Our guys-only morning trip to the south side aside, most of the trip was family time. One of the excursions we made with the whole crew was a trip to Keawaiki Beach with its black sand and a lonely palm tree that (if you’re looking for it) you can spot from Highway 19, a few miles north of the Kona Airport. The hike did not begin auspiciously. There is a spot to pull off the highway with a rutted edge that you have to hit at the correct angle to avoid bottoming out your car. Our friends’ three year old got out of the van and managed to fall and cut himself on a shattered beer bottle within the first 90 seconds. Being cut on a beer bottle is remarkable mostly because there is a vastly better opportunity to cut yourself on the a’a rock that covered most of the hike. (A’a is a type of rock formed from lava flow that turns into porous and extremely jagged individual chunks of rock.) The trail starts as a lava road and then takes a turn into a path over the a’a once at the point where some private property owners threw up a barbed wire fence. (This is probably property belonging to the family of former legislator and champion golfer, Francis Brown.) I was somewhat surprised to find that my kids had never, apparently, encountered barbed wire in person before. (Seems like my childhood featured a good bit of barbed wire while I was running around farms or woods). They had it mixed up with electric fences. I am pleased to say that the kids held up very well in the heat of midday as we trudged over the shadeless lava rock. (All things told, this hike was probably about 4 miles round trip.) When we got to the beach, we threw our gear under the Lone Palm Tree and the kids got a bunch of black sand in their swim suits as they played in the surf – periodically scaring us to death as we probably worried overly much about the undertow and rocks on this wild coast.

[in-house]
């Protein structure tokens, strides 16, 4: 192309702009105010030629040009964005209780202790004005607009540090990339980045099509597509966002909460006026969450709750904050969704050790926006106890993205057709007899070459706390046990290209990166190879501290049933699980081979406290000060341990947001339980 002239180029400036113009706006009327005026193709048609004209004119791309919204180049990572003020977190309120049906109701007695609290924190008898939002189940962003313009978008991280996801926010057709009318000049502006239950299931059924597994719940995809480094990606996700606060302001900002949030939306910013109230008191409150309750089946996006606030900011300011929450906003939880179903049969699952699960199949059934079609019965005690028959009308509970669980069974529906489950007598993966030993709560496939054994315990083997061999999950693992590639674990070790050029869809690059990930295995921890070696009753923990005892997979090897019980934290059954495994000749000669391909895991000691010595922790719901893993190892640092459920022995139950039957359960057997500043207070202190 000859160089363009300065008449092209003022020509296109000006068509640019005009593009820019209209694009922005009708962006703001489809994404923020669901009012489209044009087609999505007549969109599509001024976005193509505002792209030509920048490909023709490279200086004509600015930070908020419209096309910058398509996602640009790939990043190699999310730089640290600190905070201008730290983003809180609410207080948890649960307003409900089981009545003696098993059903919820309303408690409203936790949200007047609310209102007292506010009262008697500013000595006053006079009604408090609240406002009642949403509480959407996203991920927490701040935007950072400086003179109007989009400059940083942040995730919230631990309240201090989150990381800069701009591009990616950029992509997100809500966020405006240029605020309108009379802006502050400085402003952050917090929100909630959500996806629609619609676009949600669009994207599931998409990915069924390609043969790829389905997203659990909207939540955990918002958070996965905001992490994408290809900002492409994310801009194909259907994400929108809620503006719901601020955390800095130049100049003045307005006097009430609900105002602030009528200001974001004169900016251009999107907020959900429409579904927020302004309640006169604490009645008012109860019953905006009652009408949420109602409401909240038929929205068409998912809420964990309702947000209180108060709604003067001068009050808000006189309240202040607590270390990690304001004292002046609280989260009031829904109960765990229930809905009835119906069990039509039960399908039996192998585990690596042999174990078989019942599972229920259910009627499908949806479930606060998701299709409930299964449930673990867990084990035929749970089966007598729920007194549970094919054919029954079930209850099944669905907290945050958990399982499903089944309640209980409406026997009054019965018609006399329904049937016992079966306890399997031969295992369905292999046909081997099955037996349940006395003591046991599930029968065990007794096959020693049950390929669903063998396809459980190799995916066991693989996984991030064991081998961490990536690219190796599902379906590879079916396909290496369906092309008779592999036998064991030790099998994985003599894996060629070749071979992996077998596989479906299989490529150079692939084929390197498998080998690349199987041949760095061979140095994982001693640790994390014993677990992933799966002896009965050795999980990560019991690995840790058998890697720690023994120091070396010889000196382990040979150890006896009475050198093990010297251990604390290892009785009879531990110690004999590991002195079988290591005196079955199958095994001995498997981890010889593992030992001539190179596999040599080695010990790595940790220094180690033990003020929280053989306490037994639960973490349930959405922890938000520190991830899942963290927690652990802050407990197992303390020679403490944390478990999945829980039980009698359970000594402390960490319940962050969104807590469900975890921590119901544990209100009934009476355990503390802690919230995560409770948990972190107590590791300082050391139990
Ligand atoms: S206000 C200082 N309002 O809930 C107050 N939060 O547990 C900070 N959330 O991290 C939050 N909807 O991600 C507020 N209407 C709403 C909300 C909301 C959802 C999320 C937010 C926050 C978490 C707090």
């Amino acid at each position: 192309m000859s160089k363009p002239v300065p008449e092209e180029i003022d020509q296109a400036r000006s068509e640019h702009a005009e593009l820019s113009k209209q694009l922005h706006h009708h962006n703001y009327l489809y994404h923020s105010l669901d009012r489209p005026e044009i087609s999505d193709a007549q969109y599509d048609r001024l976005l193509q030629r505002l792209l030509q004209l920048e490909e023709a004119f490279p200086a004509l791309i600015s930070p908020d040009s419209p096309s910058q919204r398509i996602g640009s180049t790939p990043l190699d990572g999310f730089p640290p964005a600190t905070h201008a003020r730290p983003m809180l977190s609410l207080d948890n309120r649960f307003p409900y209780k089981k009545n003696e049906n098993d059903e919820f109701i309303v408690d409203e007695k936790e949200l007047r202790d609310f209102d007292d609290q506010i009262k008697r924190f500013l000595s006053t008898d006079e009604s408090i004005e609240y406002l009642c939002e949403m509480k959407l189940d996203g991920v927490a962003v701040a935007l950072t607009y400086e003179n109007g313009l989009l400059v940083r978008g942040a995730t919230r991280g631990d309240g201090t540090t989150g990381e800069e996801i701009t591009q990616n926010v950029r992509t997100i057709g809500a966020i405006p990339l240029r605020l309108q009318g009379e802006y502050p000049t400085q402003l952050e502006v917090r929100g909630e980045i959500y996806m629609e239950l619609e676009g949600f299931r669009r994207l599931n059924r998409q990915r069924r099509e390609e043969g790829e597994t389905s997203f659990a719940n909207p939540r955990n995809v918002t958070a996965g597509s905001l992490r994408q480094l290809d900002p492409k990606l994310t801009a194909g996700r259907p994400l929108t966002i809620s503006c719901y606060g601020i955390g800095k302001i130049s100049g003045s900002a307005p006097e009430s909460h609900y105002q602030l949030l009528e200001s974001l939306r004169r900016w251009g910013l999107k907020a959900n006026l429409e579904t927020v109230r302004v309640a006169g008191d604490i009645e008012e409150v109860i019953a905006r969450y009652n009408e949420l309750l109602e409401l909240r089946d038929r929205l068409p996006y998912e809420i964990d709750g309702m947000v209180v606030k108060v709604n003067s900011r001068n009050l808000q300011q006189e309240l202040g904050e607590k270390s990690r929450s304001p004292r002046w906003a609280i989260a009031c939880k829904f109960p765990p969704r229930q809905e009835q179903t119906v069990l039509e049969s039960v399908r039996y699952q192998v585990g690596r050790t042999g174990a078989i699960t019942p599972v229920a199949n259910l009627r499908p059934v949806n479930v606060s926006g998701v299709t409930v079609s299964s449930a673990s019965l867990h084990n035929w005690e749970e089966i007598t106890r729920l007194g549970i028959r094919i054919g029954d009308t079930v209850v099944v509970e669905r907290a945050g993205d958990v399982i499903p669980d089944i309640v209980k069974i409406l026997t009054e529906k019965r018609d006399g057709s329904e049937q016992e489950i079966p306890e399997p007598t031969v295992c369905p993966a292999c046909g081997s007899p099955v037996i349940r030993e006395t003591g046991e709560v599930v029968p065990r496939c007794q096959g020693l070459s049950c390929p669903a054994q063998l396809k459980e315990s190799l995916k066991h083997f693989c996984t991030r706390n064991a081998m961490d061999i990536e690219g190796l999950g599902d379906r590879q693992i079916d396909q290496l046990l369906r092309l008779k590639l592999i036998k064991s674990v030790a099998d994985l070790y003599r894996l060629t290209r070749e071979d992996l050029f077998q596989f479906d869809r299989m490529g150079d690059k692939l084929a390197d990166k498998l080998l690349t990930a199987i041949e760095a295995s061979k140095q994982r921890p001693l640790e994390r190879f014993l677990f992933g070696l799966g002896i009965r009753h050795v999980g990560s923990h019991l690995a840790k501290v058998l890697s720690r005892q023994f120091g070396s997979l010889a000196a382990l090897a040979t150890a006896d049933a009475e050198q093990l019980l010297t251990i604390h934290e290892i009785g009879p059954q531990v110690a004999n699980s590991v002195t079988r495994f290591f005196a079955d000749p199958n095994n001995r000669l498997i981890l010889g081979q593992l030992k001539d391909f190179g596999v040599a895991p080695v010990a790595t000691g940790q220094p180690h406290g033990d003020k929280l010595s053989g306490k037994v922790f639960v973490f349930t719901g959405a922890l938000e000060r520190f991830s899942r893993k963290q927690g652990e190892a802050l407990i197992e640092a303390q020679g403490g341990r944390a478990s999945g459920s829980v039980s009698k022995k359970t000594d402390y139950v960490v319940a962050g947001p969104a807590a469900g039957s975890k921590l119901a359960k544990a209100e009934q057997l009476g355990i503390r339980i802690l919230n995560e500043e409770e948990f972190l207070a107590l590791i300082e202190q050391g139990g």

The Great Trek

The Great Trek

From there, we hiked north along the crest of the black sand dune and eventually cut back east on a trail to the Golden Ponds of Ke-awa-iki. I’m afraid I neglected to take my own picture of the Golden Ponds, so you can see another person’s pictures here and here. The ponds are fresh water and are a little amazing inasmuch as they are an oasis of life in the middle of the lifeless a’a. The gold color comes from gold color algae that grows on the rocks underwater. After refreshing ourselves there for a little while, we finished the loop heading back to the cars. I regret that we didn’t get a chance to hike a section of the King’s Trail that crossed our path. It is an amazing looking trail cut through the rock heading north and south for what looked to be  miles. The original trail was built between 1836 and 1855 and went around most of the island.